This weekend, Montgomery Blair High School in Silver Spring is having a 75th anniversary celebration. In honor of my alma mater, here’s a little school spirit from the late 1950s.Blair HS buttons

This little “South Seas” type figure – itself unrelated to Blair, I think, unless it was a souvenir from a themed dance or homecoming parade – is festooned with fifteen buttons, all either pro-Blair or anti-rival. The donor, who grew up near the intersection of Colesville Road and University Boulevard, attended Blair – the old Blair, now Silver Spring International Middle School – and graduated in the class of 1960. The rivals represented here are Bethesda-Chevy Chase (“the Barons,” visible on one of the front buttons), Wheaton, Richard Montgomery, Walter Johnson, Suitland, Bladensburg and Northwestern High Schools. County locals may be thinking, hey, those last three aren’t in Montgomery County! (Today we have a Northwest, but Northwestern, Bladensburg and Suitland are in Prince George’s County.) At the time local high schools were few enough that to make up a full division, teams often played schools from neighboring counties, not just their own.

The little “mascot” was something of a bonus donation. The donor was helping to clean out her childhood home, and offered the Historical Society some pieces from the family’s old farm in Wheaton, dating from around 1900. When I went to pick them up she offered me some 1920s tennis rackets, also from her family, as an afterthought. It was only as I was leaving that I spotted this little guy and mentioned that I too had gone to Blair; after a little discussion it became clear to her that I thought he would be a perfect addition to our 20th century collections. She seemed dubious, but was happy to make my day and send him off to posterity at the Society, along with the older artifacts.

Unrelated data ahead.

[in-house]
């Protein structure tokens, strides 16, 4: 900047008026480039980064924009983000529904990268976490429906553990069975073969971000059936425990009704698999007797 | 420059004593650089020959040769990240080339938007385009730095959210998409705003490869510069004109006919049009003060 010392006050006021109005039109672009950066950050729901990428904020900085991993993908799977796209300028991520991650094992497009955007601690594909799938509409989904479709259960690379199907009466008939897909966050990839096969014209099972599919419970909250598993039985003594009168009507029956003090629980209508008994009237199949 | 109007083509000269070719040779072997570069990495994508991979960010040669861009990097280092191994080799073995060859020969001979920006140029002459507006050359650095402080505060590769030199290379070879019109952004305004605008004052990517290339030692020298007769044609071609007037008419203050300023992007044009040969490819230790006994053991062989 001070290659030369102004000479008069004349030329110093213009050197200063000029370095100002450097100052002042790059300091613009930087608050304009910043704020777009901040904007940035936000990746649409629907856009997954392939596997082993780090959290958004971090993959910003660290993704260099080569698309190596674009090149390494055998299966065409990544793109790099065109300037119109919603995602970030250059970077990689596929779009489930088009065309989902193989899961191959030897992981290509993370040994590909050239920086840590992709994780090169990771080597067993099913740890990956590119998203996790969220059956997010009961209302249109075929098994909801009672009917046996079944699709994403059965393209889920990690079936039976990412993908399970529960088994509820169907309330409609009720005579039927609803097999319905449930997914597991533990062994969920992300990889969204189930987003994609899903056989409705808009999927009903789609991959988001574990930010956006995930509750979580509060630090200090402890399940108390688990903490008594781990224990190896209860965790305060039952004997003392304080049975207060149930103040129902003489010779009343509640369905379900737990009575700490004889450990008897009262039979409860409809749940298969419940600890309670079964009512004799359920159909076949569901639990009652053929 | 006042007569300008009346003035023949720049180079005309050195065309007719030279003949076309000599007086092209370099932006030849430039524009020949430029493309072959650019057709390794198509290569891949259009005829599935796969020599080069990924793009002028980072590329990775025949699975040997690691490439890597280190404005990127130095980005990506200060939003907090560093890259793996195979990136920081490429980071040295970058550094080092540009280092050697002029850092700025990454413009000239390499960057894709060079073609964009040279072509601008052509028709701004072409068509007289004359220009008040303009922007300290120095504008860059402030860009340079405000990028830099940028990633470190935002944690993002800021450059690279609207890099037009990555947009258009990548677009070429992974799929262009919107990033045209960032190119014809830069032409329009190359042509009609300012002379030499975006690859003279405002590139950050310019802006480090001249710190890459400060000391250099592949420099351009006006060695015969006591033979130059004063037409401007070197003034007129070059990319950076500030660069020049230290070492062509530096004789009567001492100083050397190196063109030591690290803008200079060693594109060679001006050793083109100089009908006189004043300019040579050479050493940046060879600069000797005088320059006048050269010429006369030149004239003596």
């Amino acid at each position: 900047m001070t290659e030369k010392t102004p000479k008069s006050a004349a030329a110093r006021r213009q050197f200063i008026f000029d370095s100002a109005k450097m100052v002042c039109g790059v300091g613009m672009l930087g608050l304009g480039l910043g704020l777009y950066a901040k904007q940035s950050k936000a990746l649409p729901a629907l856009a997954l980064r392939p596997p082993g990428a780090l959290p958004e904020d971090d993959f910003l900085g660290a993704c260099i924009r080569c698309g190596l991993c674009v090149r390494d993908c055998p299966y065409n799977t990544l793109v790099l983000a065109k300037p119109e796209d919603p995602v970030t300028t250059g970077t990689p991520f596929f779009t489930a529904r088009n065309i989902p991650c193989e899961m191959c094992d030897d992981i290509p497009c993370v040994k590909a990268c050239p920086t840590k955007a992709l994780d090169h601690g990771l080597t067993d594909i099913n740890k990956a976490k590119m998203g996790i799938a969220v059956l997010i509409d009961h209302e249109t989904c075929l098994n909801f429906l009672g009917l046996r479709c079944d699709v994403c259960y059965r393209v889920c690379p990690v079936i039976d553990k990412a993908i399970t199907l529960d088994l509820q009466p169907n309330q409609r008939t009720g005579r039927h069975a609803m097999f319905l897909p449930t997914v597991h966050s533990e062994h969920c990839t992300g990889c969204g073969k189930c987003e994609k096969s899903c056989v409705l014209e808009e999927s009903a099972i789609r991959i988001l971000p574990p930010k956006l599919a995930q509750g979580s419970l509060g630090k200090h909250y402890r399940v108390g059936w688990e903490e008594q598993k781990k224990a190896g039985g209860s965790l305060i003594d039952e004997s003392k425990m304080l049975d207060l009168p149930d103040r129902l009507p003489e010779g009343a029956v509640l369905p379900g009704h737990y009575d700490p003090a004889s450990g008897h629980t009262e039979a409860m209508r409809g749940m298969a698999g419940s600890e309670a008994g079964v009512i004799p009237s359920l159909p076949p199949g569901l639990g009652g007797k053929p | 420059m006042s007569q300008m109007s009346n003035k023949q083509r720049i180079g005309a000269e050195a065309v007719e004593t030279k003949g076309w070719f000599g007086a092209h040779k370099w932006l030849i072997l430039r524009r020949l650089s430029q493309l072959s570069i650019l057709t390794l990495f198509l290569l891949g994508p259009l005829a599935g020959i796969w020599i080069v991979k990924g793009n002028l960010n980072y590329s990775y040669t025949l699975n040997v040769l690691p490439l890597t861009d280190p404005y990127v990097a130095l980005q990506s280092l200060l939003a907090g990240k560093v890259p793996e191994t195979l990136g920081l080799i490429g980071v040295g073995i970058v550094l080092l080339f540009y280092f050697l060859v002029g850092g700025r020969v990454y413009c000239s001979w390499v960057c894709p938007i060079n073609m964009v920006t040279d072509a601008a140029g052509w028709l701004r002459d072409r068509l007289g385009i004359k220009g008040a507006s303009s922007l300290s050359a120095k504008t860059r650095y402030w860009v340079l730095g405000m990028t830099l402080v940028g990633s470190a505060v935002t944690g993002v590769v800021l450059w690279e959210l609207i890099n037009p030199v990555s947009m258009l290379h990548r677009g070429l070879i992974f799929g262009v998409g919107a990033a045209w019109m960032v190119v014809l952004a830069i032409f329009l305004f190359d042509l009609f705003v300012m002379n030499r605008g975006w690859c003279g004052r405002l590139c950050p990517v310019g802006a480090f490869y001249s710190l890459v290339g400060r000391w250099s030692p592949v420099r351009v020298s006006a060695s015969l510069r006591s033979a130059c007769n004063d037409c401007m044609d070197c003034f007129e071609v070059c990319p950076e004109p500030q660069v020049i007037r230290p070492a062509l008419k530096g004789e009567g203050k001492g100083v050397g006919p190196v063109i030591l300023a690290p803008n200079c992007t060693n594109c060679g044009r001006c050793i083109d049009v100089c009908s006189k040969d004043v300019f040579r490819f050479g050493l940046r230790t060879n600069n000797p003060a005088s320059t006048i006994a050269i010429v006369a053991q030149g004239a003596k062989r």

I get this a lot. Being a relatively young curator has some disadvantages (although occasionally it does provide me with the element of surprise). Reactions to my interest in recent artifacts are usually positive, but sometimes are more along the lines of incredulity and/or indignation (“Just because YOU weren’t born yet doesn’t make it historical!”), and I can understand this point; hearing early U2 on the “oldies” station gives me the same feeling. Sometimes disbelief is mixed with speculation; I swear the donor is trying to think of other things they can foist onto my collections, as if, like in old cartoons, my head has turned into a giant “sucker” lollipop. (Contrary to semi-popular belief, we don’t accept just anything.) Sometimes people are pleasantly surprised to learn that the Historical Society is not just about colonial homes and 19th century farms. My goal is to make it less of a surprise!

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